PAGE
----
Formulators are certainly rising to this challenge. Sophisticated new delivery systems are regularly being developed, and the onus is on skin care professionals to stay on top of these new developments to ensure the products they are recommending stand a strong chance of truly providing their marketed benefits.

Another challenge: To be effective, peptides must be utilized in appropriate concentrations. Unfortunately, ingredient concentrations within a formulation are rarely disclosed on the label. Given the generally high cost of peptides, some manufacturers use them in concentrations below those utilized in scientific research or recommended by the peptide manufacturer. This is a marketing trick that allows the company to tout the use of a certain peptide and charge a lower price for the product. However, the formulation is nearly certain to be ineffective. Because of this, it is important to request and obtain backup research for product claims from manufacturers.

Speaking of research, although some third-party studies do exist that demonstrate positive outcomes from the use of peptides in skin care, there remains the issue of consumer expectations. For example, acetyl hexapeptide-8 is incapable of delivering results similar to that of botulinum toxin injections. Yet, this mantra is still promoted by many consumers and even individuals within the industry when referring to this compound. Because of this, consumer expectations are often out of line with the true capabilities of some peptide products. To be clear, if peptides were indeed able to produce results that matched much of the hype, they would be classified as drugs and require U.S. Food and Drug Administration (FDA) approval for use. To that point, it’s often necessary to downplay much of the hype surrounding the use of these ingredients until a stronger base of unbiased research exists.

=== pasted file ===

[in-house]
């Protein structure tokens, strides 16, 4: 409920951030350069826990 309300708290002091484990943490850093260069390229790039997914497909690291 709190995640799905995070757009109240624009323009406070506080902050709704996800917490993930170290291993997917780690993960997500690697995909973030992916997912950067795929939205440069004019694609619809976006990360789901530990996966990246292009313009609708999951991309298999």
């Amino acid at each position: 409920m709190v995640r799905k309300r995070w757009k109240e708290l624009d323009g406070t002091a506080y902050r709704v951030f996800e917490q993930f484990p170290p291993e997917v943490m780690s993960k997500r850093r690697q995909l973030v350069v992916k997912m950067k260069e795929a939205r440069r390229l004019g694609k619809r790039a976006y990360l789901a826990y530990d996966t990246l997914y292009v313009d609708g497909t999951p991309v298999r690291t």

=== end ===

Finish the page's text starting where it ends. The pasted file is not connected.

The future

With so much excitement surrounding peptides, the field of researchers investigating their potential is broadening, and their work is proving fruitful. In just the past few years, several new studies have demonstrated a wider potential for the use of peptides. For example, it is believed that the antimicrobial and anti-inflammatory characteristics of certain peptides may prove useful in the treatment of psoriasis, dermatitis and eczema.12, 13 As the development of synthesized peptides continues to move forward, it is expected the applications for peptides in skin care may broaden to include UV protection, treatment of an array of skin disorders, greater use as a melanin suppressant and much more.

However, while peptides are indeed showing promise as a capable and perhaps even impressive anti-aging ingredient, it’s important that their use be realistically approached. Currently, much of the enthusiasm surrounding their use is being fueled by consumer anecdotes of successful results. Although these are useful, they cannot be the measuring stick by which the ingredients you recommend are determined.